Β Β Β Β Β  βŒ©πš˜πš’πš-1πšœπš’πš-2𝚑-〈o 1 ,a 1 ,r 1 βŒͺ,πš˜πš’πš-2πšœπš’πš-2𝚑-〈o 1 ,s 1 ,r 1 βŒͺ,
Β Β Β Β Β Β  πš˜πš’πš-3πšœπš’πš-2𝚑-〈o 1 ,n 11 ,r 1 βŒͺ,πš˜πš’πš-4πšœπš’πš-2𝚑-〈o 1 ,n 12 ,r 1 βŒͺ,
Β Β Β Β Β Β  πš˜πš’πš-5πšœπš’πš-4𝚑-〈o 2 ,a 2 ,r 2 βŒͺ,πš˜πš’πš-6πšœπš’πš-4𝚑-〈o 2 ,s 2 ,r 2 βŒͺ,
Β Β Β Β Β Β  πš˜πš’πš-7πšœπš’πš-4𝚑-〈o 2 ,n 2 ,r 2 βŒͺ,πš˜πš’πš-8πšœπš’πš-3𝚑-〈o 3 ,a 3 ,r 3 βŒͺ,
Β Β Β Β Β Β  πš˜πš’πš-9πšœπš’πš-3𝚑-〈o 3 ,s 31 ,r 3 βŒͺ,πš˜πš’πš-10πšœπš’πš-3𝚑-〈o 3 ,s 32 ,r 3 βŒͺ,
Β Β Β Β Β Β  πš˜πš’πš-11πšœπš’πš-3𝚑-〈o 3 ,n 31 ,r 3 βŒͺ,πš˜πš’πš-12πšœπš’πš-3𝚑-〈o 3 ,n 32 ,r 3 βŒͺ,
Β Β Β Β Β Β  πš˜πš’πš-13πšœπš’πš-2𝚑-〈o 4 ,a 4 ,r 4 βŒͺ,πš˜πš’πš-14πšœπš’πš-2𝚑-〈o 4 ,s 4 ,r 4 βŒͺ,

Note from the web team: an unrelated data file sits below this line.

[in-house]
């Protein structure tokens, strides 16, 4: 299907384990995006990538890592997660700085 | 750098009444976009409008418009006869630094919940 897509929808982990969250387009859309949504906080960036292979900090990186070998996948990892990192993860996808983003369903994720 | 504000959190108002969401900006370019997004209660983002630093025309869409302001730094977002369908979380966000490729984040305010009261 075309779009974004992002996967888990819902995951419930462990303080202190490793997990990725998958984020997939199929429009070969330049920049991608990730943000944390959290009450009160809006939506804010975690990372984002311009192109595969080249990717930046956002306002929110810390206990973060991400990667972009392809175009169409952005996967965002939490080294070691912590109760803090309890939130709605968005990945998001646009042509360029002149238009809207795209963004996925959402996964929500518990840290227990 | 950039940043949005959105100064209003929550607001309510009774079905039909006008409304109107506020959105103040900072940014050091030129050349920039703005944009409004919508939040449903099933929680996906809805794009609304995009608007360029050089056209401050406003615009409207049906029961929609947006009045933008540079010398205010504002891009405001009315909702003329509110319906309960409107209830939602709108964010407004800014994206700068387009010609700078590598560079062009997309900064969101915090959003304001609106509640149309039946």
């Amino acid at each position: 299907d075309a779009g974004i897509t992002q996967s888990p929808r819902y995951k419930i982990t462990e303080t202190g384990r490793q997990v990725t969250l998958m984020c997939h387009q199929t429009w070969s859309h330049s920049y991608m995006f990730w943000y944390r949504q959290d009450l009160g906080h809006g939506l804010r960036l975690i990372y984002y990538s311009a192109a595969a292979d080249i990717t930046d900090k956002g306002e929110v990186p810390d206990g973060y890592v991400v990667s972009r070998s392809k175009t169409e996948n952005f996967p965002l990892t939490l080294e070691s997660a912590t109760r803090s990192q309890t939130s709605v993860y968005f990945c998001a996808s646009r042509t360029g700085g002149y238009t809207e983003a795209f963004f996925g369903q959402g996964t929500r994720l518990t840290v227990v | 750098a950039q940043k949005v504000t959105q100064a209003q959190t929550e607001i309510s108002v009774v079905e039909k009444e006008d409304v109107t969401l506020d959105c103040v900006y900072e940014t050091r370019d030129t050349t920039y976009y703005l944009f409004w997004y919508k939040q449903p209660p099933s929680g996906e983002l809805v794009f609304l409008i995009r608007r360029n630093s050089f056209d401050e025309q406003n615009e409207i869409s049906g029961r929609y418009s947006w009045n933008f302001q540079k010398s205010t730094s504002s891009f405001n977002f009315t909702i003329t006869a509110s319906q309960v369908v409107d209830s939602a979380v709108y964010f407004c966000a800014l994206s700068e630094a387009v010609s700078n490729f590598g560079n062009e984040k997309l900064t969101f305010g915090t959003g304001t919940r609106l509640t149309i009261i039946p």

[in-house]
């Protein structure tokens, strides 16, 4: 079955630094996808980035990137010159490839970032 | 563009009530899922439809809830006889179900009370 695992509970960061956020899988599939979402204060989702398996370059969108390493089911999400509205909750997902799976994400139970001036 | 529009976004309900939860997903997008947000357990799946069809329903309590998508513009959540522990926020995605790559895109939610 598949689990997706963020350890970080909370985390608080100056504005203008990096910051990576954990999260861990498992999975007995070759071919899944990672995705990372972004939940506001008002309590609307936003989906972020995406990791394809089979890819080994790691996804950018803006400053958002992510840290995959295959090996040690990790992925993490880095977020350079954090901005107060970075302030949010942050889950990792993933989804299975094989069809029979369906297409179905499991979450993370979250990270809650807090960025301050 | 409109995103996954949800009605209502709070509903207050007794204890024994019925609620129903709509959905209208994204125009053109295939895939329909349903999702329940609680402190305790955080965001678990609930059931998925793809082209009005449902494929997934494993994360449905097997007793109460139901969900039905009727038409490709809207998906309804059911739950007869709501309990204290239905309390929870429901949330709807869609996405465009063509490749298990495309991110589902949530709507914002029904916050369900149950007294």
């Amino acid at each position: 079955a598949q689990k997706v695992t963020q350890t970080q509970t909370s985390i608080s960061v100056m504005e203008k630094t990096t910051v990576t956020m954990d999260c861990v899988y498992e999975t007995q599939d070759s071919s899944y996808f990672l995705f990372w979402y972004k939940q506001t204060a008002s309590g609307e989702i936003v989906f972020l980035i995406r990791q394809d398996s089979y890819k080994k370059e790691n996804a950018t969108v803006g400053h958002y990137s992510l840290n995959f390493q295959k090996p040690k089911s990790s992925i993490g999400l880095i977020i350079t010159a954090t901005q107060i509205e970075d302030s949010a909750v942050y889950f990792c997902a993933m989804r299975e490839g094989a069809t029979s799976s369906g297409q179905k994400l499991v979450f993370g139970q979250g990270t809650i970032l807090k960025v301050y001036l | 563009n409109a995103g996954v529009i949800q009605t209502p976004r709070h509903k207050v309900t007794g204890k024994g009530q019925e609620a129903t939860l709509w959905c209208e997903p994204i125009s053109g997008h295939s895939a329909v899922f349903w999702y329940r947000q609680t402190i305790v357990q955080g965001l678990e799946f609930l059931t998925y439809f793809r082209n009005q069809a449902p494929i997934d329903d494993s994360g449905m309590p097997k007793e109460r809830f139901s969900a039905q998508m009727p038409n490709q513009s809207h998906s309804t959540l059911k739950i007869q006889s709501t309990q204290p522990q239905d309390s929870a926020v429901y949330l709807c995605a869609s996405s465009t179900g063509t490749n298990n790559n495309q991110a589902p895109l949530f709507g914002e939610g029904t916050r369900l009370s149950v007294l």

Β Β Β Β Β Β  πš˜πš’πš-15πšœπš’πš-2𝚑-〈o 4 ,n 41 ,r 4 βŒͺ,πš˜πš’πš-16πšœπš’πš-2𝚑-〈o 4 ,n 42 ,r 4 βŒͺ,
Β Β Β Β Β Β  πš˜πš’πš-17πšœπš’πš-2𝚑-〈o 4 ,n 43 ,r 4 βŒͺ,πš˜πš’πš-18πšœπš’πš-6𝚑-〈o 5 ,a 5 ,r 5 βŒͺ,
Β Β Β Β Β Β  πš˜πš’πš-19πšœπš’πš-6𝚑-〈o 5 ,s 5 ,r 5 βŒͺ,πš˜πš’πš-20πšœπš’πš-6𝚑-〈o 5 ,n 5 ,r 5 βŒͺ,
Β Β Β Β Β Β  πš˜πš’πš-21πšœπš’πš-2𝚑-〈0,1,1βŒͺ,πš˜πš’πš-22πšœπš’πš-2𝚑-〈5,1,1βŒͺ,
Β Β Β Β Β Β  πš˜πš’πš-23πšœπš’πš-5𝚑-〈12,1,1βŒͺ,πš˜πš’πš-24πšœπš’πš-3𝚑-〈0,2,1βŒͺ,
Β Β Β Β Β Β  πš˜πš’πš-25πšœπš’πš-1𝚑-〈6,2,1βŒͺ,πš˜πš’πš-26πšœπš’πš-1𝚑-〈15,2,1βŒͺ,
Β Β Β Β Β Β  πš˜πš’πš-27πšœπš’πš-1𝚑-〈22,2,1βŒͺ,πš˜πš’πš-28πšœπš’πš-2𝚑-〈0,3,1βŒͺ,
Β Β Β Β Β Β  πš˜πš’πš-29πšœπš’πš-2𝚑-〈8,3,1βŒͺ,πš˜πš’πš-30πšœπš’πš-2𝚑-〈13,3,1βŒͺ,